The Whoa Nellie Deli was teeming with business, cash registers ringing, cooks shouting numbers and a line to order. It was my third night ordering and I felt local, part of the crew. And now, we were in a bind. We needed to get Jeremiah’s bike on a truck headed to Reno and I looked forward to crossing Tioga Pass into Yosemite.
So with my baby back ribs, I asked for a little help.
“Do you know anybody with a pick up or a trailer who’d like to earn some extra money taking my friend and his bike to Reno?” I asked the 20 something cashier. I explained our situation and then the word was out.
Licking the bbq sauce from my fingers and dirtying up several napkins while Jeremiah chowed on his thick steak, we had several visitors at our table inquiring about our dilemma. One ambitious and enterprising employee of the Whoa Nellie Deli was a true problem solver. Brendon works as a cashier at both the Mobil Station and the deli. In his early thirties with a slight paunch and an easy smile, he moonlights as a fishing guide in the summer and alpine ski instructor at Mammoth in the winter. Sincere and eager, he wanted to help Jeremiah. And he wanted the money. Though his truck was fitted with a cap over the bed, he was negotiating with one of his fellow workers, a hispanic guy in the kitchen. He was going to borrow the truck, pay the kitchen worker $100 and take Jeremiah early in the morning—to be back in time for his shift starting at 11am. The price? $200 plus gas.
“Would you like to go tonight? he asked. “I have to go to the airport,” he explained, “it would be much more convenient if we could go after work.” I’m not sure if it was the lure of another windy night in his tent at Mono Vista or just nostalgia, but Jeremiah wanted to leave in the morning.
Even after Brendan agreed to the early morning run to Reno, Jeremiah balked, reasoning that he’d find another offer more suitable and perhaps cheaper. “We’ll let you know,” Jeremiah expressed his uncertainty. But in a town with a population of just a few hundred, I suggested he not hedge his bets. Meanwhile, our enterprising driver was making calls.
By the time Brendan returned, I’d convinced Jeremiah to take him up on the deal. However, Brendan raised the price to $300 plus gas. He called the local AAA and got a quote to take a bike to Reno: $500+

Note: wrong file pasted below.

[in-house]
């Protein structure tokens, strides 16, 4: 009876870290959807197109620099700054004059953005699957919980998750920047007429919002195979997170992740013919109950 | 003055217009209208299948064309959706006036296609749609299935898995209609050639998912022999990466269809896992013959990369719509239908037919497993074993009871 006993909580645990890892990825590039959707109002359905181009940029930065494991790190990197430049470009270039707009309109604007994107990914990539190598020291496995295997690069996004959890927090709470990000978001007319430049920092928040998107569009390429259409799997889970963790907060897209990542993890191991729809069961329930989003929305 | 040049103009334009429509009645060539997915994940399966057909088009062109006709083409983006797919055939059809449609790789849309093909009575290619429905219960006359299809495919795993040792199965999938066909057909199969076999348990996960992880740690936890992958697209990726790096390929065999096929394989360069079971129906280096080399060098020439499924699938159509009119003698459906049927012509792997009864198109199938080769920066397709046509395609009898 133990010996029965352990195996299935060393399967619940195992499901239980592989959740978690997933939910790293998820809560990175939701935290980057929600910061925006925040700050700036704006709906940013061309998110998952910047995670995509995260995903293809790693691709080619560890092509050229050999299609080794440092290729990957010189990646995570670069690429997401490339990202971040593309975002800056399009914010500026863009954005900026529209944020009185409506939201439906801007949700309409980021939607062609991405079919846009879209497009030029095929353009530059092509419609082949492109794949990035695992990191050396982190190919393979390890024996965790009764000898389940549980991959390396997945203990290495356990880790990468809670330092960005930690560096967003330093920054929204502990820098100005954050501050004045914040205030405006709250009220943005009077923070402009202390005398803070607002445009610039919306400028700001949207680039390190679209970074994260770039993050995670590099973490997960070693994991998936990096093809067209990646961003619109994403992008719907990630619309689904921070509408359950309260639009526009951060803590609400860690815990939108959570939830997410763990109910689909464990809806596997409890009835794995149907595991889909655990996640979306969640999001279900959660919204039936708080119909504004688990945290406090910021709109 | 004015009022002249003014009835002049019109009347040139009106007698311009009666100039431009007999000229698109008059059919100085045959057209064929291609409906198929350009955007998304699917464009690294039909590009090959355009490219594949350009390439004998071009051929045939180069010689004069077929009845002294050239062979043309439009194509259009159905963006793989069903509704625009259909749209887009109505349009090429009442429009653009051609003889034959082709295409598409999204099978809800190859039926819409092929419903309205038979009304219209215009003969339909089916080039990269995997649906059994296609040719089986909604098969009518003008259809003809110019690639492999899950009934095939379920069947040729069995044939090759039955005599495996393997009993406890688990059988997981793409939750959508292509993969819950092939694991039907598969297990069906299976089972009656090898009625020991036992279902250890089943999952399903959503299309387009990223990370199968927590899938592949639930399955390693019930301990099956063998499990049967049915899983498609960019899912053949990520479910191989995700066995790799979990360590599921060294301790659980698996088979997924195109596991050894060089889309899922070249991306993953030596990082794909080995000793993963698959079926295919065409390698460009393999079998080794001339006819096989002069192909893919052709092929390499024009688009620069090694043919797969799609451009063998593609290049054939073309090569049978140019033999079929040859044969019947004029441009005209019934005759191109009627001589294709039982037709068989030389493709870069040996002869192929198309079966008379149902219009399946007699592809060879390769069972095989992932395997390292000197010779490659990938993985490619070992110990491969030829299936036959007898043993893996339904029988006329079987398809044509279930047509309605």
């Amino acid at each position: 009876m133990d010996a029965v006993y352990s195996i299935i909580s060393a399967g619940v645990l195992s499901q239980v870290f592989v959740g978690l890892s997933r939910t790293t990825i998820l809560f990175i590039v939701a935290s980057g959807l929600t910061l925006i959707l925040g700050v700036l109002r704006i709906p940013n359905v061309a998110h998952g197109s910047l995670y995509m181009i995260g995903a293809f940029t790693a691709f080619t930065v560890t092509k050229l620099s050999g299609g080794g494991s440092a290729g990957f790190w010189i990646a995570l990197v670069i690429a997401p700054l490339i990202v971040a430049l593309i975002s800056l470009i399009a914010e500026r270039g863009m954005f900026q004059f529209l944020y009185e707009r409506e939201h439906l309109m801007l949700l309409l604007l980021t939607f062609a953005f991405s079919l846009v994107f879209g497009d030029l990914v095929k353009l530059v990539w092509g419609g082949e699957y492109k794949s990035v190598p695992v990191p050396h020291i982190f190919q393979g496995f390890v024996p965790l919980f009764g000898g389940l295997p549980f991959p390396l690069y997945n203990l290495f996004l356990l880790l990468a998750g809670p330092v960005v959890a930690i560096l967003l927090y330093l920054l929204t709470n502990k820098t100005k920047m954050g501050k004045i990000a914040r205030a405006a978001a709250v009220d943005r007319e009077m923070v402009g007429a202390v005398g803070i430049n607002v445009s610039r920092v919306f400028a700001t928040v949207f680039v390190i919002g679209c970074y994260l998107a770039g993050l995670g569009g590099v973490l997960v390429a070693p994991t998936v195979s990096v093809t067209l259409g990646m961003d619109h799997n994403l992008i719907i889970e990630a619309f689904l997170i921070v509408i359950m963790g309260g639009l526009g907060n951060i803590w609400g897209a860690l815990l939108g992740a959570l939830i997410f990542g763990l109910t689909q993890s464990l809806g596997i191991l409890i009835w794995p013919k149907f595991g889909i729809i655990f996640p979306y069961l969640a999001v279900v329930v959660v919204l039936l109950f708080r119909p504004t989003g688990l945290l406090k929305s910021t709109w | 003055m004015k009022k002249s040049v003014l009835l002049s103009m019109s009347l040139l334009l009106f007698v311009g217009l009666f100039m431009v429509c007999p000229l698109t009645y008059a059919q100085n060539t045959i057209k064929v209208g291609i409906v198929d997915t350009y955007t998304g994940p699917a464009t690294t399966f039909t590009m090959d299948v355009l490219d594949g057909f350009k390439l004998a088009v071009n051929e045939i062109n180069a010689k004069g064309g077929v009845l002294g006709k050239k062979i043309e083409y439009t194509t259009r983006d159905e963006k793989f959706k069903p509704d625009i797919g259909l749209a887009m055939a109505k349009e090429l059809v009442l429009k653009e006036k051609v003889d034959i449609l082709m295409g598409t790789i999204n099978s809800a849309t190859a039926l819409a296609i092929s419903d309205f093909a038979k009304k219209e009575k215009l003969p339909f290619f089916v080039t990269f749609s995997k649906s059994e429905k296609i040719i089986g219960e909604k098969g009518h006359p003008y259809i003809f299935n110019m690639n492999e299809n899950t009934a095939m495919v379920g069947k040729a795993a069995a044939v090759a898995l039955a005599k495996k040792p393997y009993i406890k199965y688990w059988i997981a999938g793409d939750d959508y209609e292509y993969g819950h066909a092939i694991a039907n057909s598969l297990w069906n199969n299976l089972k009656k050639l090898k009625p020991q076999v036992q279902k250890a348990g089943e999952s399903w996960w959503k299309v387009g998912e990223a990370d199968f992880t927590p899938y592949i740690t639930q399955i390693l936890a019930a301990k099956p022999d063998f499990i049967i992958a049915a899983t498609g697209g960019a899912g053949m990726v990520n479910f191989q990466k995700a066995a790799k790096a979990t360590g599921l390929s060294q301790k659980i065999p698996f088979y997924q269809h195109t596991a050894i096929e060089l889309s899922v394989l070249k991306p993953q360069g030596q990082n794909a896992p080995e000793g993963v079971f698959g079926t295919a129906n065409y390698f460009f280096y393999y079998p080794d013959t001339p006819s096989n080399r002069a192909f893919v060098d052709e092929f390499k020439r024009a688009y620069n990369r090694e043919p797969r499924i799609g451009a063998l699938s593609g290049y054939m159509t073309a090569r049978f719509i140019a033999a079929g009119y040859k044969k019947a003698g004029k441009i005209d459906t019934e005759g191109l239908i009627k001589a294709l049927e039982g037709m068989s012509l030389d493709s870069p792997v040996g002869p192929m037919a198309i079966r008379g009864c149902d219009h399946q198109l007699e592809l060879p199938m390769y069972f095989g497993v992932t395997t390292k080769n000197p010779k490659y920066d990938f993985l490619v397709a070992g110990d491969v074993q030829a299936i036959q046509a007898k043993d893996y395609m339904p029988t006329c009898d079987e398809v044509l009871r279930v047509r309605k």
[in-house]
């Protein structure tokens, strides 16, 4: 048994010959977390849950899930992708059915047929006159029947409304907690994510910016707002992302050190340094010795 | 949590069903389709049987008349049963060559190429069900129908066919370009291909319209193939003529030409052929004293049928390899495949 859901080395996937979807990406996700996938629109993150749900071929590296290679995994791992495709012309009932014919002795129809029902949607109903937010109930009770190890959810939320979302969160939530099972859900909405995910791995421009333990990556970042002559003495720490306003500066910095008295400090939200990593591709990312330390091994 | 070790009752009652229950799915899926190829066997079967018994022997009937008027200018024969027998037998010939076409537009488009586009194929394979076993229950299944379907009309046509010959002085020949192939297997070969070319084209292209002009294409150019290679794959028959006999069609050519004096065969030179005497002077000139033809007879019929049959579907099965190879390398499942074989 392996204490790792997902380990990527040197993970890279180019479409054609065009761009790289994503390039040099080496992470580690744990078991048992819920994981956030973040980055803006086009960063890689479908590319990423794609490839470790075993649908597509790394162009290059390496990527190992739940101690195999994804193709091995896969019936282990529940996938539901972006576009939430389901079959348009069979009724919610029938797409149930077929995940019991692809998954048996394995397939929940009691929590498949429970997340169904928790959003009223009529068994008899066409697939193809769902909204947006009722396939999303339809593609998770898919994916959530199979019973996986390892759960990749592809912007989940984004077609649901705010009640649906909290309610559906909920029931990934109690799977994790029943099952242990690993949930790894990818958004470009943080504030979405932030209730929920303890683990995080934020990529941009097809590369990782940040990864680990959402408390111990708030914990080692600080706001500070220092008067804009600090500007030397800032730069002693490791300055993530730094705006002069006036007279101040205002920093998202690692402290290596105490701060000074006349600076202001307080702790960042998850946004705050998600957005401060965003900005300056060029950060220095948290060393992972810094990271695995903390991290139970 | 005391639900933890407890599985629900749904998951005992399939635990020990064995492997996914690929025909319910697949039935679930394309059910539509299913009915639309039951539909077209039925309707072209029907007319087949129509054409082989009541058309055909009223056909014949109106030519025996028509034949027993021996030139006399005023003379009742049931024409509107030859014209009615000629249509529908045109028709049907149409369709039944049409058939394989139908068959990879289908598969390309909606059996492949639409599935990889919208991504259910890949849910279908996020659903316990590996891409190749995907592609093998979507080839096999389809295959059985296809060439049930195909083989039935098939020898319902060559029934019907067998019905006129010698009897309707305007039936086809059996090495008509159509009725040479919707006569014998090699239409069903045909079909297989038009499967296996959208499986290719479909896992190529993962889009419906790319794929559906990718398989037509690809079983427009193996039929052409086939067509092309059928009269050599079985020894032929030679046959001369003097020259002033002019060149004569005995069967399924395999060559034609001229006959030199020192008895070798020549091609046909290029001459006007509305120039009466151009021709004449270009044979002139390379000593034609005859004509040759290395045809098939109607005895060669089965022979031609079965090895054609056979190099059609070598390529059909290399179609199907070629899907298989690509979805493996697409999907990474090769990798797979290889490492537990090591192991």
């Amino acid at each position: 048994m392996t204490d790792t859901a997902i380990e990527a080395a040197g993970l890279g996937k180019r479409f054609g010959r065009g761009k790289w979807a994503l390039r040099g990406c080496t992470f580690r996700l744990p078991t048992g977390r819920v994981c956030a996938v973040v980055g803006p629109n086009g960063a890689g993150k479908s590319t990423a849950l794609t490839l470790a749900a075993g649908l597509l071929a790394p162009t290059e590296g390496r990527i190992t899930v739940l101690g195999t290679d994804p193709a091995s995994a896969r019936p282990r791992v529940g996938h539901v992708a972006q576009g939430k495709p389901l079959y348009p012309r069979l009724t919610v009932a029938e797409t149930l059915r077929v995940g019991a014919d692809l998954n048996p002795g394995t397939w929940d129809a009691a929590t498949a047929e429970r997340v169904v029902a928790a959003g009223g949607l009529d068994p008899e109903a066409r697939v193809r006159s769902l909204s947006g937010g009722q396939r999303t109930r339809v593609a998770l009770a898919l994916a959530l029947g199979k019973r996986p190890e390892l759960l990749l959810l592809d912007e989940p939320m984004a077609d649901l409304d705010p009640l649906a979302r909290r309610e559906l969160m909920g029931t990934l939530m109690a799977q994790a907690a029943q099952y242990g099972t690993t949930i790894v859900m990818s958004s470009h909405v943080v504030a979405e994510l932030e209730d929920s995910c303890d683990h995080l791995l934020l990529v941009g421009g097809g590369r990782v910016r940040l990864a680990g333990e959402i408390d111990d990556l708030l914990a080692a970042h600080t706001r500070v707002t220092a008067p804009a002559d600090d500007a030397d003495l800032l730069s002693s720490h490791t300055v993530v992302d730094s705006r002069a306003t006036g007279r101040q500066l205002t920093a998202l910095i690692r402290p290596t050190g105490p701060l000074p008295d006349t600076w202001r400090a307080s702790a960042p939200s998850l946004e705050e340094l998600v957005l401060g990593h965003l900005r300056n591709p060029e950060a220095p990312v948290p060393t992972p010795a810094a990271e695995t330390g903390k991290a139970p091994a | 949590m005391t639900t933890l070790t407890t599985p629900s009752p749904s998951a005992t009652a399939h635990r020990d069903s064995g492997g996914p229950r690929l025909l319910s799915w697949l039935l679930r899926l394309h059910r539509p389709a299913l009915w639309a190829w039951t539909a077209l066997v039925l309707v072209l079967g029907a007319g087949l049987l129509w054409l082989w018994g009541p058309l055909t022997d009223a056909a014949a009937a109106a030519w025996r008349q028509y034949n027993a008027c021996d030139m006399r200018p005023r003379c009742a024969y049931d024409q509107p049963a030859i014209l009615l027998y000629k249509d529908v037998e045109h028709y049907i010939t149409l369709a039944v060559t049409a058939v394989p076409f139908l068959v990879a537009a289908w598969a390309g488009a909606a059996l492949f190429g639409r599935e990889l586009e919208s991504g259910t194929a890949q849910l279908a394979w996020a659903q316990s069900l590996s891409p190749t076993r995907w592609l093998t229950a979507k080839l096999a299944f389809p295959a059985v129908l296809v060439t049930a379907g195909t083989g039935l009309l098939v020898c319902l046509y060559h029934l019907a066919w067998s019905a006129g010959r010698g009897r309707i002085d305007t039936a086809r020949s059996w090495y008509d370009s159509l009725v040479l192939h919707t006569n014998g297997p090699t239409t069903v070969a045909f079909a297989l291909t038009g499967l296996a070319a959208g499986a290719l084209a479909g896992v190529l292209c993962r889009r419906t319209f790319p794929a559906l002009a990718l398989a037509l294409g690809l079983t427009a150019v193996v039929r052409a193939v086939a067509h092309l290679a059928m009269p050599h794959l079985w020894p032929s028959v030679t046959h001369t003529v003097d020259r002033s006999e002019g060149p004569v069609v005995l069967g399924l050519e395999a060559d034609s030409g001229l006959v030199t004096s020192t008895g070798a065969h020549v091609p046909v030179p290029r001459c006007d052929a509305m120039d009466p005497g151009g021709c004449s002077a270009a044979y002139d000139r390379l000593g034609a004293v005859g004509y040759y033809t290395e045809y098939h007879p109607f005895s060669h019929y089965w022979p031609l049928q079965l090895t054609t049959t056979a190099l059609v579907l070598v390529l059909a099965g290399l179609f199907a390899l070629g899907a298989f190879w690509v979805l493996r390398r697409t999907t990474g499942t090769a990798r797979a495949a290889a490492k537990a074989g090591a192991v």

Feeling he shoulda closed the deal earlier, Jeremiah was pissed. Too expensive, he reasoned.
“If you want to go tonight, I’ll do it for $200,” Brendan offered. “We have to go anyway.” That’s all it took to convince Jeremiah. An hour later we were loading El Viento into the back of a pickup and tying his baby down.
They got to Reno at 1:30am. The next morning before climbing the pass to Yosemite, I chatted with the crew at Whoa Nellie Deli while getting a good dose of protein from a massive breakfast burrito. After explaining the events the night before, chef owner Matt Toomey laughed.
“They had to go where?” he asked me a third time.
“The airport,” I explained, “that’s why they gave Jeremiah a better price if they left last night.”
“You know what the airport is, Allan?” Matt asked, his cheeks burning red and eyes wide as he laughed and shared the story with the kitchen workers, “they were going to Mustang Ranch!” For those of you who don’t know, Mustang Ranch was Nevada’s first licensed brothel in the only state in the USA where prostitution is both legal—and regulated.
The next morning Jeremiah waited until the doors of Sierra BMW were open for business. Jeremiah’s e-mail explains what happened to his bike:
I got the bike into Sierra’s service shop at 9AM on Thu. They’ve been very accommodating. I took everything apart. The water pump impeller/gasket and seals are fine (hence no oil/water mixing), but the impeller’s gears (2, plastic) were completely stripped. This means the engine was unable to turn the impeller and push water to the radiator.
The thermostat failure and the failure of these gears could be related–or not. In 30 years working for BMW service, they’ve never seen this happen, but aren’t surprised. They said they rarely see an F650 with 62,000 miles, and attribute this primarily to normal wear and tear as opposed to a special event. The Death Valley heat may have accelerated the inevitable, but who’s to know?
Stockton has the parts. They were ordered just in time on Thu, so they should show today, Fri. So, with any luck I’ll be back in business today. We had to drop the oil and coolant to get into the water pump, so I’ll be changing both here, at the dealer instead of in a parking lot. I’m also going to change the water pump impeller/seals with the spares I’ve been carrying, so everything is renewed. This is going to be expensive.
This should be a lesson for you too, as you have a lot of miles. A water pump rebuild should be done to Doc asap.
I bid one last farewell to Matt and the crew at Whoa Nellie Deli, and headed up Tioga Pass, at some 9943 feet, it’s California’s highest mountain pass.